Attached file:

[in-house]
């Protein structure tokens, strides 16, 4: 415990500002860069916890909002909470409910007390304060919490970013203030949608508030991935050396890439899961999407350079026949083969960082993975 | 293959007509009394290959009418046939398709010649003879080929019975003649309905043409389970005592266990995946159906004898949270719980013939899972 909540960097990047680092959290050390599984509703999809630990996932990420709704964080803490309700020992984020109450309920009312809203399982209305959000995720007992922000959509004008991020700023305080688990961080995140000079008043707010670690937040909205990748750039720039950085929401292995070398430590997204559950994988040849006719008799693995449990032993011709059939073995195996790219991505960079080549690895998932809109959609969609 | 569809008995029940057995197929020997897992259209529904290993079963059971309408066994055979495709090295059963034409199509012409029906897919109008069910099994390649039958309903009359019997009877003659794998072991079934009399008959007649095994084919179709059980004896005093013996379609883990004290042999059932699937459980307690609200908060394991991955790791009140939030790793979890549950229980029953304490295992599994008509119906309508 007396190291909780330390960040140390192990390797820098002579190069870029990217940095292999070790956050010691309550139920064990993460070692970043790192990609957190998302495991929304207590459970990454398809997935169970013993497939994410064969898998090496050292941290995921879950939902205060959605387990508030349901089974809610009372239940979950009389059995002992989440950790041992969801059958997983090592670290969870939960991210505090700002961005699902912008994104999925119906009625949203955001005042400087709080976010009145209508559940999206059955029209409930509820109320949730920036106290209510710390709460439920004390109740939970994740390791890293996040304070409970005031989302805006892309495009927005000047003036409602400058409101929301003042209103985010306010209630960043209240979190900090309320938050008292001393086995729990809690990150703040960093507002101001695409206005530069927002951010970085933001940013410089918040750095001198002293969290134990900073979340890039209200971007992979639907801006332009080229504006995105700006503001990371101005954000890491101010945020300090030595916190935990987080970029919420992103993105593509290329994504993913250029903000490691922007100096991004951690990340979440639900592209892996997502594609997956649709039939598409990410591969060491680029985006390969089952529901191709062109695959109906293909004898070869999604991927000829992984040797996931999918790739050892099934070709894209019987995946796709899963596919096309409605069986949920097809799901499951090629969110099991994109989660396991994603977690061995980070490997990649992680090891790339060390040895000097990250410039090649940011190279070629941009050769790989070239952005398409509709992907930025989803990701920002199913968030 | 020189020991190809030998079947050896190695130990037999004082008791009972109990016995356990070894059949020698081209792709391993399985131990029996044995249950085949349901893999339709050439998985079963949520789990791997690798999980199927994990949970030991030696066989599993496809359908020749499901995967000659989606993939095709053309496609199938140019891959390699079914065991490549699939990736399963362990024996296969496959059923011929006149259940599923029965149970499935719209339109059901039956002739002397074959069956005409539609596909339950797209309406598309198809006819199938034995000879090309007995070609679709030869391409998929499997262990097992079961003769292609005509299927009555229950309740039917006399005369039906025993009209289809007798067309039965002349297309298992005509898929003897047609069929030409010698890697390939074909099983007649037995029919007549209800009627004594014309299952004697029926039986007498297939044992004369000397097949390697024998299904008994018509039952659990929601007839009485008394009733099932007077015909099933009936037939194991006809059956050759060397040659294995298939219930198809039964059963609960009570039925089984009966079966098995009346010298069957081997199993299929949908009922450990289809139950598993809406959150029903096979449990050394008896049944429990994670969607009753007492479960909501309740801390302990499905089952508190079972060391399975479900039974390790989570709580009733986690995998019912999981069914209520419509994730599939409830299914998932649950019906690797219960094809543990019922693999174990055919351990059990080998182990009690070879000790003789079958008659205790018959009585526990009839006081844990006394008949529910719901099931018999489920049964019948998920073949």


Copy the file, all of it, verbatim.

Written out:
[in-house]
């Protein structure tokens, strides 16, 4: 415990500002860069916890909002909470409910007390304060919490970013203030949608508030991935050396890439899961999407350079026949083969960082993975 | 293959007509009394290959009418046939398709010649003879080929019975003649309905043409389970005592266990995946159906004898949270719980013939899972 909540960097990047680092959290050390599984509703999809630990996932990420709704964080803490309700020992984020109450309920009312809203399982209305959000995720007992922000959509004008991020700023305080688990961080995140000079008043707010670690937040909205990748750039720039950085929401292995070398430590997204559950994988040849006719008799693995449990032993011709059939073995195996790219991505960079080549690895998932809109959609969609 | 569809008995029940057995197929020997897992259209529904290993079963059971309408066994055979495709090295059963034409199509012409029906897919109008069910099994390649039958309903009359019997009877003659794998072991079934009399008959007649095994084919179709059980004896005093013996379609883990004290042999059932699937459980307690609200908060394991991955790791009140939030790793979890549950229980029953304490295992599994008509119906309508 007396190291909780330390960040140390192990390797820098002579190069870029990217940095292999070790956050010691309550139920064990993460070692970043790192990609957190998302495991929304207590459970990454398809997935169970013993497939994410064969898998090496050292941290995921879950939902205060959605387990508030349901089974809610009372239940979950009389059995002992989440950790041992969801059958997983090592670290969870939960991210505090700002961005699902912008994104999925119906009625949203955001005042400087709080976010009145209508559940999206059955029209409930509820109320949730920036106290209510710390709460439920004390109740939970994740390791890293996040304070409970005031989302805006892309495009927005000047003036409602400058409101929301003042209103985010306010209630960043209240979190900090309320938050008292001393086995729990809690990150703040960093507002101001695409206005530069927002951010970085933001940013410089918040750095001198002293969290134990900073979340890039209200971007992979639907801006332009080229504006995105700006503001990371101005954000890491101010945020300090030595916190935990987080970029919420992103993105593509290329994504993913250029903000490691922007100096991004951690990340979440639900592209892996997502594609997956649709039939598409990410591969060491680029985006390969089952529901191709062109695959109906293909004898070869999604991927000829992984040797996931999918790739050892099934070709894209019987995946796709899963596919096309409605069986949920097809799901499951090629969110099991994109989660396991994603977690061995980070490997990649992680090891790339060390040895000097990250410039090649940011190279070629941009050769790989070239952005398409509709992907930025989803990701920002199913968030 | 020189020991190809030998079947050896190695130990037999004082008791009972109990016995356990070894059949020698081209792709391993399985131990029996044995249950085949349901893999339709050439998985079963949520789990791997690798999980199927994990949970030991030696066989599993496809359908020749499901995967000659989606993939095709053309496609199938140019891959390699079914065991490549699939990736399963362990024996296969496959059923011929006149259940599923029965149970499935719209339109059901039956002739002397074959069956005409539609596909339950797209309406598309198809006819199938034995000879090309007995070609679709030869391409998929499997262990097992079961003769292609005509299927009555229950309740039917006399005369039906025993009209289809007798067309039965002349297309298992005509898929003897047609069929030409010698890697390939074909099983007649037995029919007549209800009627004594014309299952004697029926039986007498297939044992004369000397097949390697024998299904008994018509039952659990929601007839009485008394009733099932007077015909099933009936037939194991006809059956050759060397040659294995298939219930198809039964059963609960009570039925089984009966079966098995009346010298069957081997199993299929949908009922450990289809139950598993809406959150029903096979449990050394008896049944429990994670969607009753007492479960909501309740801390302990499905089952508190079972060391399975479900039974390790989570709580009733986690995998019912999981069914209520419509994730599939409830299914998932649950019906690797219960094809543990019922693999174990055919351990059990080998182990009690070879000790003789079958008659205790018959009585526990009839006081844990006394008949529910719901099931018999489920049964019948998920073949």